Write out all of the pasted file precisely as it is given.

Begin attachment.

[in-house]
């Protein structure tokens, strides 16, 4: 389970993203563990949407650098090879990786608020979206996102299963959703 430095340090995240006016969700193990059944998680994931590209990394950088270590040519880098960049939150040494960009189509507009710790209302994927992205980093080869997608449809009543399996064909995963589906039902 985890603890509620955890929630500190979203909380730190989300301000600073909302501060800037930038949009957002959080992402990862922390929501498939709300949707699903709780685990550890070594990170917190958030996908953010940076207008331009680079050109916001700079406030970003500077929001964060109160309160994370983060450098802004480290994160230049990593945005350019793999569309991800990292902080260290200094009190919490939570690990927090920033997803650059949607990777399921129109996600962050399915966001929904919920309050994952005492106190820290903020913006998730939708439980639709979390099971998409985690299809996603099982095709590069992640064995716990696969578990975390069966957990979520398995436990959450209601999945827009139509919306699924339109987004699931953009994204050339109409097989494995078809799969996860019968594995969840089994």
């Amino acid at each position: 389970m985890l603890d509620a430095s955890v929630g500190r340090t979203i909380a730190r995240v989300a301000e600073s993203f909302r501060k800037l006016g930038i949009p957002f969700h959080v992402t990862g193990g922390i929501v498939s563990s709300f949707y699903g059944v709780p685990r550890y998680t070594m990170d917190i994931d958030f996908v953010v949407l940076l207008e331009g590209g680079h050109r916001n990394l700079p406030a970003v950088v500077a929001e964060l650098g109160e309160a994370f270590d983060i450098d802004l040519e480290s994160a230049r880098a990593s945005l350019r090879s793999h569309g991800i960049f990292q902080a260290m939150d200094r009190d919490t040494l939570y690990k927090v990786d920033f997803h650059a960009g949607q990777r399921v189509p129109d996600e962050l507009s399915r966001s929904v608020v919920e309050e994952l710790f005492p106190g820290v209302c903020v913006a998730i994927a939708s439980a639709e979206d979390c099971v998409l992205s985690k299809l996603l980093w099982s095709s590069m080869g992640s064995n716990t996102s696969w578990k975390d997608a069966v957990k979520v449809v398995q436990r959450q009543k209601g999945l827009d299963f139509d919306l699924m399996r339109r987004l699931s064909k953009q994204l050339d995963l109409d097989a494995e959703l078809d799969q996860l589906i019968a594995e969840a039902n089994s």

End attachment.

[in-house]
């Protein structure tokens, strides 16, 4: 389970993203563990949407650098090879990786608020979206996102299963959703 430095340090995240006016969700193990059944998680994931590209990394950088270590040519880098960049939150040494960009189509507009710790209302994927992205980093080869997608449809009543399996064909995963589906039902 985890603890509620955890929630500190979203909380730190989300301000600073909302501060800037930038949009957002959080992402990862922390929501498939709300949707699903709780685990550890070594990170917190958030996908953010940076207008331009680079050109916001700079406030970003500077929001964060109160309160994370983060450098802004480290994160230049990593945005350019793999569309991800990292902080260290200094009190919490939570690990927090920033997803650059949607990777399921129109996600962050399915966001929904919920309050994952005492106190820290903020913006998730939708439980639709979390099971998409985690299809996603099982095709590069992640064995716990696969578990975390069966957990979520398995436990959450209601999945827009139509919306699924339109987004699931953009994204050339109409097989494995078809799969996860019968594995969840089994």
């Amino acid at each position: 389970m985890l603890d509620a430095s955890v929630g500190r340090t979203i909380a730190r995240v989300a301000e600073s993203f909302r501060k800037l006016g930038i949009p957002f969700h959080v992402t990862g193990g922390i929501v498939s563990s709300f949707y699903g059944v709780p685990r550890y998680t070594m990170d917190i994931d958030f996908v953010v949407l940076l207008e331009g590209g680079h050109r916001n990394l700079p406030a970003v950088v500077a929001e964060l650098g109160e309160a994370f270590d983060i450098d802004l040519e480290s994160a230049r880098a990593s945005l350019r090879s793999h569309g991800i960049f990292q902080a260290m939150d200094r009190d919490t040494l939570y690990k927090v990786d920033f997803h650059a960009g949607q990777r399921v189509p129109d996600e962050l507009s399915r966001s929904v608020v919920e309050e994952l710790f005492p106190g820290v209302c903020v913006a998730i994927a939708s439980a639709e979206d979390c099971v998409l992205s985690k299809l996603l980093w099982s095709s590069m080869g992640s064995n716990t996102s696969w578990k975390d997608a069966v957990k979520v449809v398995q436990r959450q009543k209601g999945l827009d299963f139509d919306l699924m399996r339109r987004l699931s064909k953009q994204l050339d995963l109409d097989a494995e959703l078809d799969q996860l589906i019968a594995e969840a039902n089994s």